For Superintendent Thomas Hagerman, this was his first community-wide vote in Scarsdale and a very positive sign. For Assistant Superintendent Linda Purvis, the referendum marked one of her last elections at the Scarsdale Schools as she announced that she will be retiring in June. Board President Mary Beth Gose, now in her sixth year of service on the Board of Education looked thrilled that years of collaboration between the board, the administration and the community had resulted in funding for extensive renovations at the high school, middle school, Edgewood and Heathcote elementary schools along with upgrades in the technology infrastructure for the district.
The capital projects funded by the bond will be a tangible legacy of the board's work.
Commenting on the vote, Mary Beth Gose said, "The Board is really happy with the outcome and thanks the voters for their strong support of the educational needs for the students of the district." Superintendent Thomas Hagerman said, "Thanks for your support. We look forward to moving ahead in partnership with the community."
The Bond Has Passed! Now What?
- Category: Around Town
- Published on 17 December 2014
- Written by Joanne Wallenstein
Now that the $18.12 mm bond has passed, how will the Scarsdale School District begin the construction process? As usual, Assistant Superintendent Linda Purvis was one step ahead of the game at the December 8 Board of Education meeting where she outlined the district's next steps assuming the passage of the bond on December 11.
Here is the plan that she outlined:
-The district will formally appoint architects KG&D as the architects of record for the school construction projects.
-They will convene building level committees to make recommendations on the details of the design work. Principals will be asked to identify faculty members and parents to serve on these committees who will look at specific design problems and refine schematics.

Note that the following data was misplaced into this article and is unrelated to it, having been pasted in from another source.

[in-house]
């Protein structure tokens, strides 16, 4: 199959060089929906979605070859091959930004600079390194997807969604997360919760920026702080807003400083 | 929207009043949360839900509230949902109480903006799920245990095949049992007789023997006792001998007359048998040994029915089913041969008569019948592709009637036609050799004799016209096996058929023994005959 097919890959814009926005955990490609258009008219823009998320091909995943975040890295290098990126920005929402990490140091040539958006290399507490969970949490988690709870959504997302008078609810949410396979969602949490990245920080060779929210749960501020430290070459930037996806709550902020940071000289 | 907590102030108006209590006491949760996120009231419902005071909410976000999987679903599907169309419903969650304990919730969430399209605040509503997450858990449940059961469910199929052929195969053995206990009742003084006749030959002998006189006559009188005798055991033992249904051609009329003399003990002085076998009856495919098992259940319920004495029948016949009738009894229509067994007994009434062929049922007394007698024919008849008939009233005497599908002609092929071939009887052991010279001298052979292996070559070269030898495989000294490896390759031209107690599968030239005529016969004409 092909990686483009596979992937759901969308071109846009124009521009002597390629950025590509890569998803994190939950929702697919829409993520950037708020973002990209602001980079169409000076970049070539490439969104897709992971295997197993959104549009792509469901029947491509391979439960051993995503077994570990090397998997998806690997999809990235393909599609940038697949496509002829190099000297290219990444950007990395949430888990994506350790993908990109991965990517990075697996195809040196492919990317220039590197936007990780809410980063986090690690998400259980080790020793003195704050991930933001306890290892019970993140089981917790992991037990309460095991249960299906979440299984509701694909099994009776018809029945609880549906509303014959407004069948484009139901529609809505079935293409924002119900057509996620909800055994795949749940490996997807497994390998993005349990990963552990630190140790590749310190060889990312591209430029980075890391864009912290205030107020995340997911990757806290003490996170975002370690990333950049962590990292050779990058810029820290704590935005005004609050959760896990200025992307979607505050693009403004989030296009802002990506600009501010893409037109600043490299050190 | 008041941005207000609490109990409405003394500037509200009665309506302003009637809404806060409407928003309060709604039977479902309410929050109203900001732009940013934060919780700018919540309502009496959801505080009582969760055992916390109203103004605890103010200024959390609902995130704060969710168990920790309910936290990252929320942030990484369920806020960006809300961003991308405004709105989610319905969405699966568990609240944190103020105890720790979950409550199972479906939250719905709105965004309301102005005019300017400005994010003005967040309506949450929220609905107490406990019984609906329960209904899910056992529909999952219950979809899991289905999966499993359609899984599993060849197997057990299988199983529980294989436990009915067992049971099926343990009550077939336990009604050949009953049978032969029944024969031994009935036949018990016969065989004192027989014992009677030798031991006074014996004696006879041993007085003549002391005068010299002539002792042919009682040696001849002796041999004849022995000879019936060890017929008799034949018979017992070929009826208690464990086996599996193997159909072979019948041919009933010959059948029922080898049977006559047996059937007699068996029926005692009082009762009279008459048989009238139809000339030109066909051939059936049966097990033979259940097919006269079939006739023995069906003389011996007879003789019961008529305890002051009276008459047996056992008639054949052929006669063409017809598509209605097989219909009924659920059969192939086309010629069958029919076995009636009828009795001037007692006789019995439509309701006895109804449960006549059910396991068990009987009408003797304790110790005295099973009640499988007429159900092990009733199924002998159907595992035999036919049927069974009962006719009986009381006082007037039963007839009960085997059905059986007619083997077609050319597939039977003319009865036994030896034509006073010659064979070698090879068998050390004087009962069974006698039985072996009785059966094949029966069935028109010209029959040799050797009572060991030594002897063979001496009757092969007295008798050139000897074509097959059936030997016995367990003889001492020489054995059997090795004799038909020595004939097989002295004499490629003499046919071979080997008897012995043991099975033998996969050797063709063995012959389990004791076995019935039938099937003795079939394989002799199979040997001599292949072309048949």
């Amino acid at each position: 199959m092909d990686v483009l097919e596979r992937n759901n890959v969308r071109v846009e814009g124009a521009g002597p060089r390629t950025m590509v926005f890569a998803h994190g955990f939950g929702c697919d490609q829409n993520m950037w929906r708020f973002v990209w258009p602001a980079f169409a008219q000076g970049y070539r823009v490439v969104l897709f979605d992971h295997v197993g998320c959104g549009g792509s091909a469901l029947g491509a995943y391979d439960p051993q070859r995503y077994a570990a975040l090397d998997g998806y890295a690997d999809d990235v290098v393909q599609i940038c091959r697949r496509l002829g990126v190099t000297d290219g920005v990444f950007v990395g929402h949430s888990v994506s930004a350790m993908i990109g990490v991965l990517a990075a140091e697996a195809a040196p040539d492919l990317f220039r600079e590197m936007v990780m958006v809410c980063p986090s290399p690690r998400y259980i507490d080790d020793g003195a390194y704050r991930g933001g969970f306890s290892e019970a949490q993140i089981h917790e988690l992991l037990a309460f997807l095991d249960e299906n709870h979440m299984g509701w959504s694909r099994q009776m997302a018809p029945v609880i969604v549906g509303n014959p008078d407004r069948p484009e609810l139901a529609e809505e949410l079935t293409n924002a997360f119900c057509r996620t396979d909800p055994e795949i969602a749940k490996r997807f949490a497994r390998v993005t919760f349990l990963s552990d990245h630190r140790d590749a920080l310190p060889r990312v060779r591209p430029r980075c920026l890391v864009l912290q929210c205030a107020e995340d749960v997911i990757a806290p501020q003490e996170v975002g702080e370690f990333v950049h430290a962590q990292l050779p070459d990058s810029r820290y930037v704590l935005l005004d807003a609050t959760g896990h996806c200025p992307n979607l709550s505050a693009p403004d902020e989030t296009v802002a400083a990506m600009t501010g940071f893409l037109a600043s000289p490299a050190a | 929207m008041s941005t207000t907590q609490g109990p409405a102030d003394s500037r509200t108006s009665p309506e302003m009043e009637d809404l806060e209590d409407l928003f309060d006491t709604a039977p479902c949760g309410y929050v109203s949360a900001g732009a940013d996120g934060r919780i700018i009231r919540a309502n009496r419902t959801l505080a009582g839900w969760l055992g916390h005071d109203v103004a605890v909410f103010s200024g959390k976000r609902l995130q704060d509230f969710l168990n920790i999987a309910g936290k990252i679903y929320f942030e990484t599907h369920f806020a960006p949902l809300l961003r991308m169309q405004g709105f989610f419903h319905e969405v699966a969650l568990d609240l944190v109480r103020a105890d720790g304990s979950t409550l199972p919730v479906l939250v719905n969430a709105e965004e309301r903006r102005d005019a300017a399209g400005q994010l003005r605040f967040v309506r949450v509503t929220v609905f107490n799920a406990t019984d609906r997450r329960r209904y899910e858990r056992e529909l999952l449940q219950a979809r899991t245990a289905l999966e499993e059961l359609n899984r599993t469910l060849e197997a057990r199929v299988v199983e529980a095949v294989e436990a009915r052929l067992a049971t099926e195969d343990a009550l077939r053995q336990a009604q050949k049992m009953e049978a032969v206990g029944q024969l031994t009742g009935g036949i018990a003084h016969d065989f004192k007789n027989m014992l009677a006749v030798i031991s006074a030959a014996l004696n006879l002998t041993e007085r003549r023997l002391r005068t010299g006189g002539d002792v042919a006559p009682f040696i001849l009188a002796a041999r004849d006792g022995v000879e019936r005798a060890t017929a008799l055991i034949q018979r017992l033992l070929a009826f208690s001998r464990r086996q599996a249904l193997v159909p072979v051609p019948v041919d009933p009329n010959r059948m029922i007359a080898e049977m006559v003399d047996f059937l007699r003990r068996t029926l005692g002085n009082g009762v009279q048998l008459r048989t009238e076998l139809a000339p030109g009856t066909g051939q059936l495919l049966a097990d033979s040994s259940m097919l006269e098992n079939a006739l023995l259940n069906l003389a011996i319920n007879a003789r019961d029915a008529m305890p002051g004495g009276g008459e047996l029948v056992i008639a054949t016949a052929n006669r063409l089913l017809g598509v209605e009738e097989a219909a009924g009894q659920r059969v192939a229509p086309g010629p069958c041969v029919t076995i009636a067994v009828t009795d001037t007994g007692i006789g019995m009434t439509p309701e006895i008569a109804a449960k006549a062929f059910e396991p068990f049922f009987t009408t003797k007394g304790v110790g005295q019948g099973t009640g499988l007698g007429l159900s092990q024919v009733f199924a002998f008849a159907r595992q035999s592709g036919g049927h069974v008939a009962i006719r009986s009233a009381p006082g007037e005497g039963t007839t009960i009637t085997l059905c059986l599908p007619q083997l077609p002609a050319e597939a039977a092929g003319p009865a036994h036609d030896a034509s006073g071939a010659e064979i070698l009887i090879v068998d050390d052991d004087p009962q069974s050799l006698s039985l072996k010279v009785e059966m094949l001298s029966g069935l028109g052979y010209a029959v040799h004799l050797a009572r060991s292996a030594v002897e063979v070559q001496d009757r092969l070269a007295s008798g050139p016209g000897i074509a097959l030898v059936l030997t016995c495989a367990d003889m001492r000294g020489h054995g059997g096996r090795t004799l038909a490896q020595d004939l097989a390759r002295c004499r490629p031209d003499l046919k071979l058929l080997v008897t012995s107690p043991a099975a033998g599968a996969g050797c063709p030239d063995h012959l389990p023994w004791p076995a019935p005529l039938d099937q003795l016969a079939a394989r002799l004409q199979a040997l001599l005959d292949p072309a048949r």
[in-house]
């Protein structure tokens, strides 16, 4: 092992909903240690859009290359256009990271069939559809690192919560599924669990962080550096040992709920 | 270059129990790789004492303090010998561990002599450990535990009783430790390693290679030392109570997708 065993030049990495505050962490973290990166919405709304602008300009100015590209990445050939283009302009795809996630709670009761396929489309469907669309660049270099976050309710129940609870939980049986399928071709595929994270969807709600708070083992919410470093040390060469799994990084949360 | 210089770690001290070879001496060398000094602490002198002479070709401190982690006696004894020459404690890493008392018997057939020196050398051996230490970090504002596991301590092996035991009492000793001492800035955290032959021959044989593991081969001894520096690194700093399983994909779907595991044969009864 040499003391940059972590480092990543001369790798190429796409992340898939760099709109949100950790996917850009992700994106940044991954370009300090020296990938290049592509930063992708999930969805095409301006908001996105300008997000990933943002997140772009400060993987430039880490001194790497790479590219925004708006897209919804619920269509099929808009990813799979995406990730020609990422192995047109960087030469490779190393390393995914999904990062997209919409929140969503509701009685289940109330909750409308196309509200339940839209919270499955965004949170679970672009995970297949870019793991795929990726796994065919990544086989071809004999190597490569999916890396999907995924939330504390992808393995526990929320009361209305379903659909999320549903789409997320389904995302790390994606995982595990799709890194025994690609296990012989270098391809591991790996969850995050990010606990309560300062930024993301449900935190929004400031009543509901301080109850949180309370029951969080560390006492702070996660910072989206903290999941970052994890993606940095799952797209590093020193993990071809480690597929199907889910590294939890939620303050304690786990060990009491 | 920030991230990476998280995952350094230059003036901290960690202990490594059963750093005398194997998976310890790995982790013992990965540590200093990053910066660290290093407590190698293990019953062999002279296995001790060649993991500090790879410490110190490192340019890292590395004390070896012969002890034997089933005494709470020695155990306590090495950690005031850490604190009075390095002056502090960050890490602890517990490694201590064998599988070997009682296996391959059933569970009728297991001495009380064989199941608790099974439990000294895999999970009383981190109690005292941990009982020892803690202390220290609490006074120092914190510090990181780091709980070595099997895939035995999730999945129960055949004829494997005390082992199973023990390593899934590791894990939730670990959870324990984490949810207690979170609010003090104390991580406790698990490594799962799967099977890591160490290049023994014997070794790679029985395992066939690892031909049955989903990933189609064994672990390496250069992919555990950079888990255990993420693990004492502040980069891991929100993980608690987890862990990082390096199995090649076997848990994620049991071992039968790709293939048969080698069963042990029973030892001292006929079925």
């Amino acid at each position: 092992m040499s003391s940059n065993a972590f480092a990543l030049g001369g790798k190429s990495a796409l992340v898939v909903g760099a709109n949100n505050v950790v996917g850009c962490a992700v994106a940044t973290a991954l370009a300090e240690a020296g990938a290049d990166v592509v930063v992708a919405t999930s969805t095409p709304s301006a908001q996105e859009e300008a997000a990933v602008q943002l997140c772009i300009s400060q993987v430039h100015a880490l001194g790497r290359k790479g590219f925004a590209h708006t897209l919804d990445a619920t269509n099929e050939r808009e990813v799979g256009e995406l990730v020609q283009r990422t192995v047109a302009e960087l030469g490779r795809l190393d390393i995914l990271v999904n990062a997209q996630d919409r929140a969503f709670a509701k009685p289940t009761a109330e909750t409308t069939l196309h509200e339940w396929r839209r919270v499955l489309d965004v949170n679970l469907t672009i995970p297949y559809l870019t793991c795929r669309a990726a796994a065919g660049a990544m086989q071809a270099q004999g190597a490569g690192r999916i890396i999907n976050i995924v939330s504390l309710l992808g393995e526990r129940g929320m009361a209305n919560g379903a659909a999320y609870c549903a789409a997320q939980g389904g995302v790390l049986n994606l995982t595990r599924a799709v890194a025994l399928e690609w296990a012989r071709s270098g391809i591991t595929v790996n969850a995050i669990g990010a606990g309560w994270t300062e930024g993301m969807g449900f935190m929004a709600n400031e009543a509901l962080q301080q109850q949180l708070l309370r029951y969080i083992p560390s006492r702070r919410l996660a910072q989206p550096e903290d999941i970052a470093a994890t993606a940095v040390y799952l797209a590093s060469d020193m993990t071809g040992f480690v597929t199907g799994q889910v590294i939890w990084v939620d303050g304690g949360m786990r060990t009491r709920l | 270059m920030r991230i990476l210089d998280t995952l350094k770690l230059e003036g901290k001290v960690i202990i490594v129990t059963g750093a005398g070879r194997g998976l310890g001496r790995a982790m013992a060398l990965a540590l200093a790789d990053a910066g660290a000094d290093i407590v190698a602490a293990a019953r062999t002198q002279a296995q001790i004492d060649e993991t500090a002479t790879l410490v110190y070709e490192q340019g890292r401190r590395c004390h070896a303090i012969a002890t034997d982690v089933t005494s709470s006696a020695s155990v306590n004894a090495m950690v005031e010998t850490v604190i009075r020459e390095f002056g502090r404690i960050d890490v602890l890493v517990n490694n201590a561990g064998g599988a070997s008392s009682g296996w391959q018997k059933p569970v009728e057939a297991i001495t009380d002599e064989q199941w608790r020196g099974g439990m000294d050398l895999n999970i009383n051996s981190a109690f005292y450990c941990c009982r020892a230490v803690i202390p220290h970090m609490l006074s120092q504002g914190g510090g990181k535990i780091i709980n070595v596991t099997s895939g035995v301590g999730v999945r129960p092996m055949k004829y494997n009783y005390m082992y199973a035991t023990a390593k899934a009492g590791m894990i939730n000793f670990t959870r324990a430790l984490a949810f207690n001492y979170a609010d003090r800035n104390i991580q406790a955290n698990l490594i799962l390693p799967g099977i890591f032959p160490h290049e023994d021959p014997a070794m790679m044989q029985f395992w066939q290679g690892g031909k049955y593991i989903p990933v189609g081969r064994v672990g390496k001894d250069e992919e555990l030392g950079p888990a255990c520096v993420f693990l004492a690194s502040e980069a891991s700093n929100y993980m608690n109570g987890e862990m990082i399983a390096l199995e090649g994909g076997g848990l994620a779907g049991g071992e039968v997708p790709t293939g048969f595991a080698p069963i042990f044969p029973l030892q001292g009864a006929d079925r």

The district will do a request for a proposal for construction management services. Once retained this company will act as the district's representatives and serve as a liaison between the administration and the construction vendors. They will provide independent cost estimates to be compared with those provided by the architects. They will develop construction timelines and benchmarks for the work which is expected to take from 15 to 20 months, will figure out how students will be managed during the construction process and when construction will need to be halted to accommodate testing. Last they will provide onsite construction supervision and problem-solving for issues that arise. Their fee will be a percentage of the total budget and has been figured into the projections.
The Board of Education will appoint a District Construction Committee comprised of the architects, construction managers, Superintendent, Assistant Superintendent, Director of Facilities, 2 or 3 members of the Board of Education, three community members with expertise in construction and possibly a parent representative. This committee will do technical work and will meet every 2-3 weeks, usually at 8 am, for 2 years.
To finance the initial stages of the project, Purvis and her team will investigate one-year financing needs and make a recommendation on raising the funds for the architects fees, construction management fees, pre-construction testing, bond issuance fees and to pay for any work that can begin in the summer of 2015. The administration will ask the board to do a bond anticipation note for up to 10% of the authorized bond amount which will eventually rolled into a long term financing plan.
Two projects will be funded through outside sources:
The Madoff family will donate $300,000 in memory of their son Tyler to purchase the equipment for the new fitness center.
The Scarsdale Schools foundation will donate $2,600,000 for the creation of the Design Lab in the space now occupied by the Auto Shop at the high school.
To learn more, watch Purvis on video on demand on the Scarsdale School website here:
Tense Times at Scarsdale High
- Category: Parenting
- Published on 18 December 2014
- Written by Joanne Wallenstein
Scarsdale High Shool seniors who thought that the stress level during junior year was bad were surprised to find that the first semester of their senior years could be a time of even higher anxiety. Many seniors are now hearing back from colleges where they applied either Early Action or Early Decision. While in the old days students had to hunt down the mailman to find out if they had gotten in, today, rather than receiving a thick or a thin envelope in the mail, most students are finding out their fates via email or through colleges' online application portal while a very small number of schools are still relying on "snail mail."